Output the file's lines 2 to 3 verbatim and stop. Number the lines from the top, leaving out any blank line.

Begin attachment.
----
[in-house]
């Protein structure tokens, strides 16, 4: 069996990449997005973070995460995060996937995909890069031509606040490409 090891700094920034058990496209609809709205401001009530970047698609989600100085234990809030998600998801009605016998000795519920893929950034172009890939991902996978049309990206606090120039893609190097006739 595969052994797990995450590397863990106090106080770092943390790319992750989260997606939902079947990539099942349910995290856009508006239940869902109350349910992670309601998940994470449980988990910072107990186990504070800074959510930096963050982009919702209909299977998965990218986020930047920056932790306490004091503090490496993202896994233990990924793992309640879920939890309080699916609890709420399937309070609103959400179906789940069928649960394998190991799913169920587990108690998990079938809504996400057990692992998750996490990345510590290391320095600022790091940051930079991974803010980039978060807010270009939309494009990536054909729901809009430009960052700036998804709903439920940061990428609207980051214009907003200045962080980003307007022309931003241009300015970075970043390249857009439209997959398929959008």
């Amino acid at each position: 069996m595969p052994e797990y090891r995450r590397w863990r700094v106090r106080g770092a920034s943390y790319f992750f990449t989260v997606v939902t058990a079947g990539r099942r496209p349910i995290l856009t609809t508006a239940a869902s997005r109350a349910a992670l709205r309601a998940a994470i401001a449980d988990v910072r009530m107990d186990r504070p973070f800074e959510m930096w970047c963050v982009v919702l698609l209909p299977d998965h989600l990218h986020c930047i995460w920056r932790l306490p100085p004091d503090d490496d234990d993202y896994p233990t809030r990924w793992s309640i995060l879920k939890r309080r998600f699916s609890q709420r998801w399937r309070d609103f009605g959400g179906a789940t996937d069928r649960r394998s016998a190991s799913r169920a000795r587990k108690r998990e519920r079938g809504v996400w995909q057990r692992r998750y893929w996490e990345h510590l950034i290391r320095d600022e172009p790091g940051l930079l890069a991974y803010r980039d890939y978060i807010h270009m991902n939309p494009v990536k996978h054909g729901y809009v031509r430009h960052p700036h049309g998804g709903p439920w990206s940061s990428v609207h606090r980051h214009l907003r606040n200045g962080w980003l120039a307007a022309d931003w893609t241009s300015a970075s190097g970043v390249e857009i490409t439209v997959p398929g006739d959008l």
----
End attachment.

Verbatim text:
């Protein structure tokens, strides 16, 4: 069996990449997005973070995460995060996937995909890069031509606040490409 090891700094920034058990496209609809709205401001009530970047698609989600100085234990809030998600998801009605016998000795519920893929950034172009890939991902996978049309990206606090120039893609190097006739 595969052994797990995450590397863990106090106080770092943390790319992750989260997606939902079947990539099942349910995290856009508006239940869902109350349910992670309601998940994470449980988990910072107990186990504070800074959510930096963050982009919702209909299977998965990218986020930047920056932790306490004091503090490496993202896994233990990924793992309640879920939890309080699916609890709420399937309070609103959400179906789940069928649960394998190991799913169920587990108690998990079938809504996400057990692992998750996490990345510590290391320095600022790091940051930079991974803010980039978060807010270009939309494009990536054909729901809009430009960052700036998804709903439920940061990428609207980051214009907003200045962080980003307007022309931003241009300015970075970043390249857009439209997959398929959008």
């Amino acid at each position: 069996m595969p052994e797990y090891r995450r590397w863990r700094v106090r106080g770092a920034s943390y790319f992750f990449t989260v997606v939902t058990a079947g990539r099942r496209p349910i995290l856009t609809t508006a239940a869902s997005r109350a349910a992670l709205r309601a998940a994470i401001a449980d988990v910072r009530m107990d186990r504070p973070f800074e959510m930096w970047c963050v982009v919702l698609l209909p299977d998965h989600l990218h986020c930047i995460w920056r932790l306490p100085p004091d503090d490496d234990d993202y896994p233990t809030r990924w793992s309640i995060l879920k939890r309080r998600f699916s609890q709420r998801w399937r309070d609103f009605g959400g179906a789940t996937d069928r649960r394998s016998a190991s799913r169920a000795r587990k108690r998990e519920r079938g809504v996400w995909q057990r692992r998750y893929w996490e990345h510590l950034i290391r320095d600022e172009p790091g940051l930079l890069a991974y803010r980039d890939y978060i807010h270009m991902n939309p494009v990536k996978h054909g729901y809009v031509r430009h960052p700036h049309g998804g709903p439920w990206s940061s990428v609207h606090r980051h214009l907003r606040n200045g962080w980003l120039a307007a022309d931003w893609t241009s300015a970075s190097g970043v390249e857009i490409t439209v997959p398929g006739d959008l």